People Are Discontent

Posted on May 7, 2012 by


By Kyle Taylor

Staff Writer


People are discontent. There is a hotbed of emotion flowing into the political discourse of our times.


The Occupy movement that began on September 17, 2011 garnered the international support of liberals and moderates as city streets throughout the nation (and world) were flooded with college students, union organizers, intellectuals, unemployed workers, and more. Most of us are also aware of a smaller, conservative approach to governmental protest and reform: the Tea Party movement. The Tear party stared springing up in 2009 and has grown slowly since then.


During the afternoon hours of April 15, Worcester’s very own faction of the tea party association held its annual gathering of conservative and libertarian expression.


“Don’t tread on me” flags waved to the bystanders and pedestrians as people strolled by or drove through the Lincoln Square collective. Live music played loudly in the background as the event got underway. Tables selling and giving away political tee-shirts, books, creative literature, and pamphlets were abundant.


The occasion, however, focused less on the stages of the pamphleteers and more on the messages sent from the speakers of the podium. Among those that delivered rhetoric were Libertarian presidential candidate and former governor of New Mexico Gary Johnson, philosopher and author of Capitalist Solutions Dr. Andrew Bernstein, and Brandeis University student Mary-Alice Perdichizz.


Each individual speaker addressed different topics pertaining to the movement, whether it was the bias of politics on college campuses, American exceptionalism, health care, over-taxation, overspending, the need for individual and economic liberty, or false accusations of racism.

Sentiments flowed through the hearts of the people as each speaker was able to deliver their piece with detail and enthusiasm.


Gary Johnson brought the Libertarian points to the platform, explaining the concepts of a universal “fair tax”, bringing an end to the war on drugs, and an anti-militarization platform. Dr. Bernstein brought his unique ideas to the convention by discussing education and the benefits of privatized schooling, stressing America’s history with literacy and the decline thereof due to the widespread standardization of our public school systems.


A rallying point of the tea party activists was the loss of individual liberty and identity, with particular pertinence to the economic sector.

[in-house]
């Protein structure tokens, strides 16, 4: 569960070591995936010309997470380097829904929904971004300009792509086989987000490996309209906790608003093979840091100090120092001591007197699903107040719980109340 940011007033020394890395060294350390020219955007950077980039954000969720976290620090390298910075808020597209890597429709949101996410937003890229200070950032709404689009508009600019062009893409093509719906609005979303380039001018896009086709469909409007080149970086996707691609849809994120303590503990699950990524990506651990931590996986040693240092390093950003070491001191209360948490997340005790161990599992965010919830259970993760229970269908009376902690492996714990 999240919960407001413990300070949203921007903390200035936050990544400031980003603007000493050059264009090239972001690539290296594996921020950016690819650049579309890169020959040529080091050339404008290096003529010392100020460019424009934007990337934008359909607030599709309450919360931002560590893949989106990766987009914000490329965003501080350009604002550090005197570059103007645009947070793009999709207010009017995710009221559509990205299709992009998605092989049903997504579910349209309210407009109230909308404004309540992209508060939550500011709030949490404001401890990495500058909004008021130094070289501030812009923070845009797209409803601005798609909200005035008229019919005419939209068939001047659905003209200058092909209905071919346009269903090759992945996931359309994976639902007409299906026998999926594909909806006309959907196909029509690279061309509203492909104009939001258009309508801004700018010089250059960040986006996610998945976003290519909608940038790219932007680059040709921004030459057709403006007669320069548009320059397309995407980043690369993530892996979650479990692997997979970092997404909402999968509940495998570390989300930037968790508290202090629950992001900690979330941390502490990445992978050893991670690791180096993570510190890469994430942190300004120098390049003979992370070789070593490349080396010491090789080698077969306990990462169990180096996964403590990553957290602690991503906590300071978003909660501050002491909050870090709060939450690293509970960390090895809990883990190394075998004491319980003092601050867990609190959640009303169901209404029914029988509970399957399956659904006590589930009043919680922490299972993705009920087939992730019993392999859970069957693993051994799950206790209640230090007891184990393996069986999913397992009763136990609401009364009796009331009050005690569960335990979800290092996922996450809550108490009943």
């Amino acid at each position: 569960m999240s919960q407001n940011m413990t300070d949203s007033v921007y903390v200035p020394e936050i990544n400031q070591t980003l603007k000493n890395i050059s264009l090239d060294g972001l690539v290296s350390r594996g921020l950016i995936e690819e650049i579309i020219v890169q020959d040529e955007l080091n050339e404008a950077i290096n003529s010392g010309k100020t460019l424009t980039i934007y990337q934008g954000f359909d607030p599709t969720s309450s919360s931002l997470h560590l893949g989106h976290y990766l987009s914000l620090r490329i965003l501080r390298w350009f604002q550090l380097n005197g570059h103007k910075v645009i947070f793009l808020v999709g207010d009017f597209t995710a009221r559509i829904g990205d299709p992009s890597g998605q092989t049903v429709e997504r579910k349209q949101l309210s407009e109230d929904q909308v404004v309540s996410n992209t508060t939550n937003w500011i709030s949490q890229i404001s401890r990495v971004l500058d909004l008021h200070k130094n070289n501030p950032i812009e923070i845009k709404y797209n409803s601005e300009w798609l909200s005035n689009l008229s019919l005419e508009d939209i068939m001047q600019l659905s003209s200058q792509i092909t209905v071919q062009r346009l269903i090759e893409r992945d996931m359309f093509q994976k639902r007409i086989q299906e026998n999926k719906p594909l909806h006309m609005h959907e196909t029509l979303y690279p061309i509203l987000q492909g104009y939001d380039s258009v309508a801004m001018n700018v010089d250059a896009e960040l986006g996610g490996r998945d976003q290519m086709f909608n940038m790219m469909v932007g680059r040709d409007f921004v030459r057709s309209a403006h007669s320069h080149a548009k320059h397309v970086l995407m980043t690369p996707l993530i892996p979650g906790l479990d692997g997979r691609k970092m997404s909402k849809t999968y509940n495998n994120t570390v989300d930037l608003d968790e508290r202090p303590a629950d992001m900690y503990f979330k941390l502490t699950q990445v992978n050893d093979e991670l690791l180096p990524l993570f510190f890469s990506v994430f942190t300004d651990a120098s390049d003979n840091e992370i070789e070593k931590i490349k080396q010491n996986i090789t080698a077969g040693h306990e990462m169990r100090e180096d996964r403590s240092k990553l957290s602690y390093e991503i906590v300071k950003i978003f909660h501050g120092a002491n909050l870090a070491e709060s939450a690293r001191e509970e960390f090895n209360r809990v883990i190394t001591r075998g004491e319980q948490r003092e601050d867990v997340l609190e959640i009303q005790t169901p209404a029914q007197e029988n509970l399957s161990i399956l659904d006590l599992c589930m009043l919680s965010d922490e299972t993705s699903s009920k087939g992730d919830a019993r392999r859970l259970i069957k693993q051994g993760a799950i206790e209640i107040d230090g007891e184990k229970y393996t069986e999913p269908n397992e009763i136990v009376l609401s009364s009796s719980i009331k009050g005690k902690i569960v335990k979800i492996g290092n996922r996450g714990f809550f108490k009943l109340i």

“Do you remember the fun you had as Americans in starting a small business and

the excitement of being your own boss?,” echoed the moderator at one point in between speeches. “Do you remember the fun you had in being the captain of your own destiny?”  The attendees expressed their agreement in between statements, recognizing and identifying with the collapse of the individual’s ability to pursue their personal fiscal paths in these trying and recessive economic times.


Despite what many may commonly think, the tea party is not a rich man’s outlet for activism. Most of the people in attendance were common, “every day” people with a genuine concern for the future well-being of their communities and America as a whole. Ideas may be drastically different between the right and the left, but it was clear to see that each individual at both the Occupy Movement and the Tea Party gathering contained a set of views that were entirely unique to them. In other words, there was no “mass mentality”, but rather people who contain their own sentiments within the broader umbrella of a certain political bracket or affiliation.


Mike Eisenberg, creative writer and author of Full Asylum, has been involved with the Worcester Tea Party almost since its inception. When asked what the Tea Party’s primary goal is, he explained that “limited government, low taxes, and sticking to the constitution” are nearly universal to all who participate in the forums of discussion. He also went on to say that “we are a movement of individualists and everyone you see here will give a different answer (to that question).”


After Eisenberg assisted in affirming the fact that nearly everyone at any political rally or protest contains individual questions and beliefs, the rain set in and slowly the tents came down and the participants packed their things.


In working and investigating the tones, beliefs, and ideas of both right and left wing protestors and organizers, it was also apparent that neither grouping (for the most part), young nor old, neither black nor white, wants detrimental things to happen to America or the world entirely.


Most people simply want what they believe to be best for themselves, their families, their communities, their country, and so on. It is simply a matter of how we reach those solutions that divides us all in the end. As the country continues to divide along party and theoretical lines, we continue to wonder how we, as Americans, will solve the problems that we encounter in a hostile, modern world.



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